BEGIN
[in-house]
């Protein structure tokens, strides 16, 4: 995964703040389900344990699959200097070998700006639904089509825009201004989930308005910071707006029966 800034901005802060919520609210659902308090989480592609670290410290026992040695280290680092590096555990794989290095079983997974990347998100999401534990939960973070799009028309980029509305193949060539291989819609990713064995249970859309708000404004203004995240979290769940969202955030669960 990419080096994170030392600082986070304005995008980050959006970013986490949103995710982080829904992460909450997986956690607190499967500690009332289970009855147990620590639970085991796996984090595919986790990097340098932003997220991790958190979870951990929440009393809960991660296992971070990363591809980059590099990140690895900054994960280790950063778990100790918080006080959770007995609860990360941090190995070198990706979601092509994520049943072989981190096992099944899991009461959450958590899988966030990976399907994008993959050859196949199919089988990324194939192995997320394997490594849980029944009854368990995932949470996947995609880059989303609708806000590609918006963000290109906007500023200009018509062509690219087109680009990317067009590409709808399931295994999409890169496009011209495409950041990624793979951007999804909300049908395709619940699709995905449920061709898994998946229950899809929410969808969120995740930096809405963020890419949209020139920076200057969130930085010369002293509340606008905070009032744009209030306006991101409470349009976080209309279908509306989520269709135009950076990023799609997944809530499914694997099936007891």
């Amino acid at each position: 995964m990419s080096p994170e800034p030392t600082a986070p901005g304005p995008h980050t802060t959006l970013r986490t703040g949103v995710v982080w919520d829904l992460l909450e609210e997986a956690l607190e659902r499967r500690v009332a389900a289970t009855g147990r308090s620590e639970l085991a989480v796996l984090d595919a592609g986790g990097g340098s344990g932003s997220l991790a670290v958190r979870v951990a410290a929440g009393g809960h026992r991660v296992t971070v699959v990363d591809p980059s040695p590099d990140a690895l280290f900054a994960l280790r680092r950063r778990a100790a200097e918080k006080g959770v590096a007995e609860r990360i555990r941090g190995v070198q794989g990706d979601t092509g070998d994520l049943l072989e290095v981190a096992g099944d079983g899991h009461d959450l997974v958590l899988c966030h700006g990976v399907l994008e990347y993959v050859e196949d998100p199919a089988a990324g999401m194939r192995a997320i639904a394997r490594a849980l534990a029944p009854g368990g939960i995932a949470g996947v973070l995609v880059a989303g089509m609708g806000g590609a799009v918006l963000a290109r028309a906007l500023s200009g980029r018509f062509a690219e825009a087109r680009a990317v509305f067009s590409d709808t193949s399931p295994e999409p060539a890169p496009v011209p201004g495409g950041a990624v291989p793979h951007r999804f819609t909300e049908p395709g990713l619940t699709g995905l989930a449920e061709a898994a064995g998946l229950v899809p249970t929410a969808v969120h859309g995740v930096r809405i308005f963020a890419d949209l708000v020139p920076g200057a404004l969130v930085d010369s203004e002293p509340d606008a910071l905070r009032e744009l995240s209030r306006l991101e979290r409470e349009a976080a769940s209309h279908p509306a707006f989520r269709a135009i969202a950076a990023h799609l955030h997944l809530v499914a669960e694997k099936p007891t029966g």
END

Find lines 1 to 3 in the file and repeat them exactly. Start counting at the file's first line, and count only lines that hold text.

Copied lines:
[in-house]
């Protein structure tokens, strides 16, 4: 995964703040389900344990699959200097070998700006639904089509825009201004989930308005910071707006029966 800034901005802060919520609210659902308090989480592609670290410290026992040695280290680092590096555990794989290095079983997974990347998100999401534990939960973070799009028309980029509305193949060539291989819609990713064995249970859309708000404004203004995240979290769940969202955030669960 990419080096994170030392600082986070304005995008980050959006970013986490949103995710982080829904992460909450997986956690607190499967500690009332289970009855147990620590639970085991796996984090595919986790990097340098932003997220991790958190979870951990929440009393809960991660296992971070990363591809980059590099990140690895900054994960280790950063778990100790918080006080959770007995609860990360941090190995070198990706979601092509994520049943072989981190096992099944899991009461959450958590899988966030990976399907994008993959050859196949199919089988990324194939192995997320394997490594849980029944009854368990995932949470996947995609880059989303609708806000590609918006963000290109906007500023200009018509062509690219087109680009990317067009590409709808399931295994999409890169496009011209495409950041990624793979951007999804909300049908395709619940699709995905449920061709898994998946229950899809929410969808969120995740930096809405963020890419949209020139920076200057969130930085010369002293509340606008905070009032744009209030306006991101409470349009976080209309279908509306989520269709135009950076990023799609997944809530499914694997099936007891």
């Amino acid at each position: 995964m990419s080096p994170e800034p030392t600082a986070p901005g304005p995008h980050t802060t959006l970013r986490t703040g949103v995710v982080w919520d829904l992460l909450e609210e997986a956690l607190e659902r499967r500690v009332a389900a289970t009855g147990r308090s620590e639970l085991a989480v796996l984090d595919a592609g986790g990097g340098s344990g932003s997220l991790a670290v958190r979870v951990a410290a929440g009393g809960h026992r991660v296992t971070v699959v990363d591809p980059s040695p590099d990140a690895l280290f900054a994960l280790r680092r950063r778990a100790a200097e918080k006080g959770v590096a007995e609860r990360i555990r941090g190995v070198q794989g990706d979601t092509g070998d994520l049943l072989e290095v981190a096992g099944d079983g899991h009461d959450l997974v958590l899988c966030h700006g990976v399907l994008e990347y993959v050859e196949d998100p199919a089988a990324g999401m194939r192995a997320i639904a394997r490594a849980l534990a029944p009854g368990g939960i995932a949470g996947v973070l995609v880059a989303g089509m609708g806000g590609a799009v918006l963000a290109r028309a906007l500023s200009g980029r018509f062509a690219e825009a087109r680009a990317v509305f067009s590409d709808t193949s399931p295994e999409p060539a890169p496009v011209p201004g495409g950041a990624v291989p793979h951007r999804f819609t909300e049908p395709g990713l619940t699709g995905l989930a449920e061709a898994a064995g998946l229950v899809p249970t929410a969808v969120h859309g995740v930096r809405i308005f963020a890419d949209l708000v020139p920076g200057a404004l969130v930085d010369s203004e002293p509340d606008a910071l905070r009032e744009l995240s209030r306006l991101e979290r409470e349009a976080a769940s209309h279908p509306a707006f989520r269709a135009i969202a950076a990023h799609l955030h997944l809530v499914a669960e694997k099936p007891t029966g």